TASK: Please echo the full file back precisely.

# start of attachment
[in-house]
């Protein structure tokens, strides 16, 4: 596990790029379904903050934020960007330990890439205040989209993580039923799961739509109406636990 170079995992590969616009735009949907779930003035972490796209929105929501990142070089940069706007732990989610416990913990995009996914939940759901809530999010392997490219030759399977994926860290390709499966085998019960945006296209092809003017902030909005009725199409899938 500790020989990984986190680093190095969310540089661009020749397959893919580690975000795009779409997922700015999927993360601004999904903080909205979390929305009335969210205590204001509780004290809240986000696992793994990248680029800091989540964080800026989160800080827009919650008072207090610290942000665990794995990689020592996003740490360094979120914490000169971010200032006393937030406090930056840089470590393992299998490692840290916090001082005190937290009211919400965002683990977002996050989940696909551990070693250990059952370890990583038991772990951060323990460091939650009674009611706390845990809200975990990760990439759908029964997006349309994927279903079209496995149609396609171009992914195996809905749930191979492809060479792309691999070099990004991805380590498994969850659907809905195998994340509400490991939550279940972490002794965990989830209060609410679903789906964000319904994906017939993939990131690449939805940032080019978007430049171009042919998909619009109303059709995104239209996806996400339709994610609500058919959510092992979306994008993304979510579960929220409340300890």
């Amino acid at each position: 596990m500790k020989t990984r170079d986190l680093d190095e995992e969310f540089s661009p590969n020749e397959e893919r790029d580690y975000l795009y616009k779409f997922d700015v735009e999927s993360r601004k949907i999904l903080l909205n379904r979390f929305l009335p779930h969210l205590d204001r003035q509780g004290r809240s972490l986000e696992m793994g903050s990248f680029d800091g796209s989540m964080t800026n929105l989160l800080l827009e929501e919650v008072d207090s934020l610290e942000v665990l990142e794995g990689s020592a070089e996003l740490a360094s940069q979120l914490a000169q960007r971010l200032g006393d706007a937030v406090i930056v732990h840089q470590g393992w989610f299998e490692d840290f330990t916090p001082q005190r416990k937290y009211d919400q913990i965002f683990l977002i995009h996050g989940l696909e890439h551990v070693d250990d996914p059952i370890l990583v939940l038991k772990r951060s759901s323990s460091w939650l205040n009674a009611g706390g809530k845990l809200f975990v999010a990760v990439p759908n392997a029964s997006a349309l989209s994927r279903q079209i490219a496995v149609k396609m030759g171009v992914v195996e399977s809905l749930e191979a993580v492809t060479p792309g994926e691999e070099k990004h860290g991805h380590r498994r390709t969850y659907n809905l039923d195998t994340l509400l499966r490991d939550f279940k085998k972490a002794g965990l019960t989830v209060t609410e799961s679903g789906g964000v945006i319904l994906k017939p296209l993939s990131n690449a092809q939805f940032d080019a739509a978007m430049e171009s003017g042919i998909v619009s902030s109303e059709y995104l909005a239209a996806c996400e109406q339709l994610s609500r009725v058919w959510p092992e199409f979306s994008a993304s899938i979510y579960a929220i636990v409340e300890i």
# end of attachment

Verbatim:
[in-house]
């Protein structure tokens, strides 16, 4: 596990790029379904903050934020960007330990890439205040989209993580039923799961739509109406636990 170079995992590969616009735009949907779930003035972490796209929105929501990142070089940069706007732990989610416990913990995009996914939940759901809530999010392997490219030759399977994926860290390709499966085998019960945006296209092809003017902030909005009725199409899938 500790020989990984986190680093190095969310540089661009020749397959893919580690975000795009779409997922700015999927993360601004999904903080909205979390929305009335969210205590204001509780004290809240986000696992793994990248680029800091989540964080800026989160800080827009919650008072207090610290942000665990794995990689020592996003740490360094979120914490000169971010200032006393937030406090930056840089470590393992299998490692840290916090001082005190937290009211919400965002683990977002996050989940696909551990070693250990059952370890990583038991772990951060323990460091939650009674009611706390845990809200975990990760990439759908029964997006349309994927279903079209496995149609396609171009992914195996809905749930191979492809060479792309691999070099990004991805380590498994969850659907809905195998994340509400490991939550279940972490002794965990989830209060609410679903789906964000319904994906017939993939990131690449939805940032080019978007430049171009042919998909619009109303059709995104239209996806996400339709994610609500058919959510092992979306994008993304979510579960929220409340300890």
């Amino acid at each position: 596990m500790k020989t990984r170079d986190l680093d190095e995992e969310f540089s661009p590969n020749e397959e893919r790029d580690y975000l795009y616009k779409f997922d700015v735009e999927s993360r601004k949907i999904l903080l909205n379904r979390f929305l009335p779930h969210l205590d204001r003035q509780g004290r809240s972490l986000e696992m793994g903050s990248f680029d800091g796209s989540m964080t800026n929105l989160l800080l827009e929501e919650v008072d207090s934020l610290e942000v665990l990142e794995g990689s020592a070089e996003l740490a360094s940069q979120l914490a000169q960007r971010l200032g006393d706007a937030v406090i930056v732990h840089q470590g393992w989610f299998e490692d840290f330990t916090p001082q005190r416990k937290y009211d919400q913990i965002f683990l977002i995009h996050g989940l696909e890439h551990v070693d250990d996914p059952i370890l990583v939940l038991k772990r951060s759901s323990s460091w939650l205040n009674a009611g706390g809530k845990l809200f975990v999010a990760v990439p759908n392997a029964s997006a349309l989209s994927r279903q079209i490219a496995v149609k396609m030759g171009v992914v195996e399977s809905l749930e191979a993580v492809t060479p792309g994926e691999e070099k990004h860290g991805h380590r498994r390709t969850y659907n809905l039923d195998t994340l509400l499966r490991d939550f279940k085998k972490a002794g965990l019960t989830v209060t609410e799961s679903g789906g964000v945006i319904l994906k017939p296209l993939s990131n690449a092809q939805f940032d080019a739509a978007m430049e171009s003017g042919i998909v619009s902030s109303e059709y995104l909005a239209a996806c996400e109406q339709l994610s609500r009725v058919w959510p092992e199409f979306s994008a993304s899938i979510y579960a929220i636990v409340e300890i």